Anthropology major Jessica Pantel spent six weeks this summer trying foods like cow heart, pig ankle and alpaca, sleeping on the floor of a concrete community center, adjusting to high altitude and taking cold showers. But it was all worth it, she says, to participate in anthropological research in the Ancash region of the Andes Mountains in Peru. She applied for and was accepted into a program offered in Peru by a professor at Vanderbilt University. Some of her expenses were covered by a Richter Independent Study Fellowship, which was awarded by North Central so Jessica could also conduct her own research on the Wari culture.
“We were researching ritual mounds of the Recuay civilization and burial sites,” she explains. “The theory is that the Recuay would go to the machay (a cave) and remove the mummified bodies for the ceremonial feasts so family members could be together.”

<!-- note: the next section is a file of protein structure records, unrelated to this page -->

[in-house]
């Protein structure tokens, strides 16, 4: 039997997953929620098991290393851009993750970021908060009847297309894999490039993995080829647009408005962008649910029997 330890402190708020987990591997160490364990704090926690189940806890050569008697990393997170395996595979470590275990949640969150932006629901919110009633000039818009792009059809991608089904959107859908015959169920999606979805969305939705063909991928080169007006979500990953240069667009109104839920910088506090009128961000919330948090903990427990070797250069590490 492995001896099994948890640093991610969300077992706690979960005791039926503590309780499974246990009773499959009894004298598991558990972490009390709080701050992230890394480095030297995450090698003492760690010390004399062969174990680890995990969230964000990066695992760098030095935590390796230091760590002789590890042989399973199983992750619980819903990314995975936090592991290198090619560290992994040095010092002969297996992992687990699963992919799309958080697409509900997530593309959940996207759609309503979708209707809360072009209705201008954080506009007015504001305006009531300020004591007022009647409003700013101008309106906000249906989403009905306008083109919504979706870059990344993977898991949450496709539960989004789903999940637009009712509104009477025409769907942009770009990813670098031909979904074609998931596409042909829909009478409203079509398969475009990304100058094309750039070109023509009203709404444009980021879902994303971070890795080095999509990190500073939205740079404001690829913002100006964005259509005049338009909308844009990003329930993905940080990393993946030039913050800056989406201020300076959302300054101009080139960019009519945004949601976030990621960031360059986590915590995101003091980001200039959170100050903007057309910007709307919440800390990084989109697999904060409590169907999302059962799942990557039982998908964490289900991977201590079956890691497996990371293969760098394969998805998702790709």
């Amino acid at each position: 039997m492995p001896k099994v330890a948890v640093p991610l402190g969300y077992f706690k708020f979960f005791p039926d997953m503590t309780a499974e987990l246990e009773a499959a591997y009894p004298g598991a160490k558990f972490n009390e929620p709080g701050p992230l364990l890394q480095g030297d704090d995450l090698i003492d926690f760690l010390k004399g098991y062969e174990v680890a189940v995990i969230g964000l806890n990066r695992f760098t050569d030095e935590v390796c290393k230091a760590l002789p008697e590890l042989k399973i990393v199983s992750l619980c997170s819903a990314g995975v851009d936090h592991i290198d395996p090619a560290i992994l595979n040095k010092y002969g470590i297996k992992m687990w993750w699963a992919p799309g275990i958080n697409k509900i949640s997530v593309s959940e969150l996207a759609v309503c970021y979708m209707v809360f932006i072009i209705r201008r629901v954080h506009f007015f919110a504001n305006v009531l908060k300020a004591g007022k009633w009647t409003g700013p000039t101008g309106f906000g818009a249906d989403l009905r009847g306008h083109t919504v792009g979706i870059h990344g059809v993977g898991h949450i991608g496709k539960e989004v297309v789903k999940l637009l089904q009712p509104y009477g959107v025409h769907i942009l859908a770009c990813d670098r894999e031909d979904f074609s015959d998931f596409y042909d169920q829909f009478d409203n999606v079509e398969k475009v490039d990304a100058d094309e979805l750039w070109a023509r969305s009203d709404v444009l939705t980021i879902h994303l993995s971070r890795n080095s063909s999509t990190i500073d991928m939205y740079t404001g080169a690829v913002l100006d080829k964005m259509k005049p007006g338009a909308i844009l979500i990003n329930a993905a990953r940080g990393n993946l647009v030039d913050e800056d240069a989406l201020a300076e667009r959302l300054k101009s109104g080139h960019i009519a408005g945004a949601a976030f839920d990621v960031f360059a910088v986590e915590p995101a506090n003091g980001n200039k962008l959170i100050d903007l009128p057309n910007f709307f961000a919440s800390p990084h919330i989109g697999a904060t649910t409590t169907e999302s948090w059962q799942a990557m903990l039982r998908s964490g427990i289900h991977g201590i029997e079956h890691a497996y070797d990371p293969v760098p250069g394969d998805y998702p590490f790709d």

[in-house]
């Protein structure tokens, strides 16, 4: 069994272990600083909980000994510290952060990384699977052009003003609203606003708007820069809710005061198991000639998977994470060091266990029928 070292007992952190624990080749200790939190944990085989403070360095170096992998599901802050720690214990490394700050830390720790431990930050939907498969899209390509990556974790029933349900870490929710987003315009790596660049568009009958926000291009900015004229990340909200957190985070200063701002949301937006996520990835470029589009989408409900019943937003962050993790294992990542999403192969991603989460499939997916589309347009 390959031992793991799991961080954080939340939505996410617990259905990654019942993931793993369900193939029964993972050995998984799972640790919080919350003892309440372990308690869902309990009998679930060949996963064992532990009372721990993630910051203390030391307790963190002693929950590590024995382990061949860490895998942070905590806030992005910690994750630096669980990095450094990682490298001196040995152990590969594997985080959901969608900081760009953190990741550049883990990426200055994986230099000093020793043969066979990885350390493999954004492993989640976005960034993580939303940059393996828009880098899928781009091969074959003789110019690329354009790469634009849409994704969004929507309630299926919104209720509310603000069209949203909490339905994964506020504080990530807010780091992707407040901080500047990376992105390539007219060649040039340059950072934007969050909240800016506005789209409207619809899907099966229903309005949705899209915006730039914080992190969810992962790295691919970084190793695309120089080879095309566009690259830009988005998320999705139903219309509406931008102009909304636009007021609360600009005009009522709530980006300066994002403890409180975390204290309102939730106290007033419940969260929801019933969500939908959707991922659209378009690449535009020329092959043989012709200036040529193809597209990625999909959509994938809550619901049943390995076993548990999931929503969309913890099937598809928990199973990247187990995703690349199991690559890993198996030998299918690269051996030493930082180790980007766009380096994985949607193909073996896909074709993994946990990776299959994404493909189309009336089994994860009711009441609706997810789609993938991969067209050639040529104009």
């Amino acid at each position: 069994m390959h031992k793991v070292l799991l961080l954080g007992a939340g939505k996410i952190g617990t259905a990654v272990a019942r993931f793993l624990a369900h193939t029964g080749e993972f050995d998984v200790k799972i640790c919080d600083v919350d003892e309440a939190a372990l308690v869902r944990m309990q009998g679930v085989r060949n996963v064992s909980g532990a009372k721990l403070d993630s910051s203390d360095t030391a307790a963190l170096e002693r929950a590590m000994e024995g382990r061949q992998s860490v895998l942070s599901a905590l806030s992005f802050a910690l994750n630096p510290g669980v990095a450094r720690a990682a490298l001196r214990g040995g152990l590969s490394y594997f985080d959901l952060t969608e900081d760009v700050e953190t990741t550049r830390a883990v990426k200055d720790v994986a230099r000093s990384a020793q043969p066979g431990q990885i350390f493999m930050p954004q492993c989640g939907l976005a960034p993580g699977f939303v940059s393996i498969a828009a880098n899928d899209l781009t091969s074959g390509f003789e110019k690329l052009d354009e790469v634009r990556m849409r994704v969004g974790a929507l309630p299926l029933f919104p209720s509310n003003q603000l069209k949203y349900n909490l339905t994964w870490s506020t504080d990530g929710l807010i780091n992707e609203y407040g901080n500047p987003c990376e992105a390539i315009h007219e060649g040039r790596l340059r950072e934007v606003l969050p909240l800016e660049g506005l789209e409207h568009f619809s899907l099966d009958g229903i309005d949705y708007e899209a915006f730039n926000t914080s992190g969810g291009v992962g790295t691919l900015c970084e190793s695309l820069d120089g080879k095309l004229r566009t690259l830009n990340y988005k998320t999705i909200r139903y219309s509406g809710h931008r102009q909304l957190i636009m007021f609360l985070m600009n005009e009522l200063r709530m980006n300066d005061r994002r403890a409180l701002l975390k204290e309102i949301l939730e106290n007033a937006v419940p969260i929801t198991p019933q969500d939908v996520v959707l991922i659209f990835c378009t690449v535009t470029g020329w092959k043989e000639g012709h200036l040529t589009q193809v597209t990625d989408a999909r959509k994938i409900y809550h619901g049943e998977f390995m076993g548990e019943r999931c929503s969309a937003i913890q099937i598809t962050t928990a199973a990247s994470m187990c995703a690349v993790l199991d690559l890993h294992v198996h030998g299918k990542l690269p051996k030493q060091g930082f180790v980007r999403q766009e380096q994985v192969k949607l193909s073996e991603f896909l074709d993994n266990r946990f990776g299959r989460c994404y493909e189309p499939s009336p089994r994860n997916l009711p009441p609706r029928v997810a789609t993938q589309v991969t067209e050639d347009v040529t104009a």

Among the lessons she learned were how to carefully organize and log all the items found at the sites. Finding a shard of pottery important to her research on the Wari was also a highlight of the summer.
As a result of the experience, Jessica has become interested in the field of bioarcheology, which involves the physical study of bones to determine trauma, disease and other indications of ancient cultures. She plans to minor in biology at North Central and then attend graduate school.